Here Are 5 Ways Creativity Can Help A Company's Bottom Line

Braveheart/ IMDb

Creativity is an intangible most companies talk about but few achieve.

Forrester Consulting research, commissioned by Adobe, has found that companies embracing creativity outperform competitors on revenue growth, market share and talent acquisition.

These companies enjoy a high performance working environment, driven by progressive leaders and managers who provide processes, methods, and funding to back creative initiatives.

Here are 5 ways creativity in the workplace can bolster a company’s bottom line.

  1. Embrace a creative mindset.
    Asking employees to “be more creative” won’t change anything without incorporating creative tasks, tools, and techniques into business strategy and execution.

    This emphasis must start at the top.

    “When a CEO fosters creativity and puts the resources and funding in place to support it throughout the company, it can change the whole focus,” said the creative director at a multinational food and beverage company.

    Organisations fully embracing creativity in the workplace often reserve budget, or hire a dedicated creative design officer or chief creative officer onto the executive staff to signal to employees that creativity is as important to the business as engineering, HR, finance, and sales.

    Leadership should encourage employees to go beyond the obvious solutions by creating a culture that asks “what else?” or “what next?” They should highlight creative accomplishments at the company meeting, shoot an executive video on the subject, or include creative achievements in internal communications like emails, blog posts, or comments on internal social networks.

  2. Put creativity on the business agenda.
    Top executives make a commitment to creativity by including goals related to creativity in the company’s business strategy.

    They back this up by measuring teams against not only the number of new ideas generated, for example, but how well teams prioritize those ideas, incorporate needed changes into business processes, and bring the ideas to market.

    They actively help teams prioritise creatively inspired projects, celebrate key creative breakthroughs and personally recognise creative results.

    They also shake things up and add diversity to the mix.

    As the digital creative director at a global advertising and marketing enterprise said: “You have to change their physical environment, allow people to mingle, and get different disciplines together to share perspectives.”

  3. Reward creative gambles regardless of payoff.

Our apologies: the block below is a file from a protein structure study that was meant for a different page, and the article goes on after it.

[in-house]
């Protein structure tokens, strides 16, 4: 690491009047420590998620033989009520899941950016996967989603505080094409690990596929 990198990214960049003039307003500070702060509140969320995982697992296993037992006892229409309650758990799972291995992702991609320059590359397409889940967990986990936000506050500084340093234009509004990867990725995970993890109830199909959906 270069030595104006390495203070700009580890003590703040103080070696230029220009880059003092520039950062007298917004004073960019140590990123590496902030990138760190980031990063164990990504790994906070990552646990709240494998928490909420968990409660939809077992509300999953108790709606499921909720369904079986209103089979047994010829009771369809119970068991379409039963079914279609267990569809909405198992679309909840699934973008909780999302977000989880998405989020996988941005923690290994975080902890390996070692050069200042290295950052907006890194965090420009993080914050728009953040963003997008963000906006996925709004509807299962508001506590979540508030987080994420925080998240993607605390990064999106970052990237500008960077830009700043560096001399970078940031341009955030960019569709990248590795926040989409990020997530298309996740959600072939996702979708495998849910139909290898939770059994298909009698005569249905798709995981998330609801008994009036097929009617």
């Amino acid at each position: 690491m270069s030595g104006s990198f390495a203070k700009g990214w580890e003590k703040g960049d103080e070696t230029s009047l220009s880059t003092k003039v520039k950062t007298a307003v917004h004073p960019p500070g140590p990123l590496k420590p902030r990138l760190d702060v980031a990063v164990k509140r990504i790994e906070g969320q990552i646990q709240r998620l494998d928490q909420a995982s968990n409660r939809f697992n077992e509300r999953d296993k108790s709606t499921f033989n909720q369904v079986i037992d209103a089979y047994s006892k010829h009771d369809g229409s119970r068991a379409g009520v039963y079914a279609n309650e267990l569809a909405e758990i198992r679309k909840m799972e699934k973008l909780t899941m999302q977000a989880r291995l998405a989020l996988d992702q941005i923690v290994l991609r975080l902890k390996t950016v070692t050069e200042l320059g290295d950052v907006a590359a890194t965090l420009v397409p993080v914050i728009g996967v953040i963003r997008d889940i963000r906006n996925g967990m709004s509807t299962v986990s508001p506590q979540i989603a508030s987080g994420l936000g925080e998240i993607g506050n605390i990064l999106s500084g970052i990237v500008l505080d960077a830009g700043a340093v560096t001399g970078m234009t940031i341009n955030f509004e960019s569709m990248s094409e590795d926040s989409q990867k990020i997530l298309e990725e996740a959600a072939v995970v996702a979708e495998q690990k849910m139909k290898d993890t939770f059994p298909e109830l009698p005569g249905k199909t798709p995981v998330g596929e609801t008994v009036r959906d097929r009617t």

When a creative director at a global advertising and marketing firm said, “You need to be willing to take risks, willing to fail, willing to not follow in line with everyone else,” he summarised what several others noted — how embracing risk and trying novel approaches is critical to fostering creativity.

    Besides obvious approaches, such as setting aside budget and resources to experiment with new approaches, product ideas, or technologies, executives should be transparent about how the business takes certain risks and share which ones worked out, which did not, and the role creativity played in each. To avoid the downside of risk, they should set specific criteria, such as limiting the scope or setting up cross-functional reviews, when undertaking more risky creative projects.

  4. Embrace creativity to make your brand experience stand apart.
    Interviewees tell us they see creative brands get products to market faster, enjoy a price premium from buyers, have more people who speak on their behalf, and disrupt their traditional markets with new ideas and approaches.

    To make creativity pay off in results like these, business and creative leaders get to know their audience, understand what’s important to them, and describe their pain points in intimate detail.

    They should use this knowledge to create smart, provocative experiences that make both prospects and existing customers think or see things differently.

  5. Invest in technology to support both creative experimentation and collaboration with customers.
    It’s not enough to simply adopt technology early.

    To earn creative dividends, companies use technology to better serve their customers and business goals.

    They don’t look for off-the-shelf solutions, but bend and adapt technical capabilities to create bold new ways of running the business or engaging with buyers.

    The director of technology at a global advertising and marketing enterprise expressed this well by sharing how he sees creative companies as particularly adept at “making the intangible tangible by using technology to turn ideas into prototypes or simulations that clients can actually see and play around with”.

    Business leaders should increase their team’s technical fluency and sophistication by investing in tools that help them collaborate, share ideas, and get the creative juices to flow.

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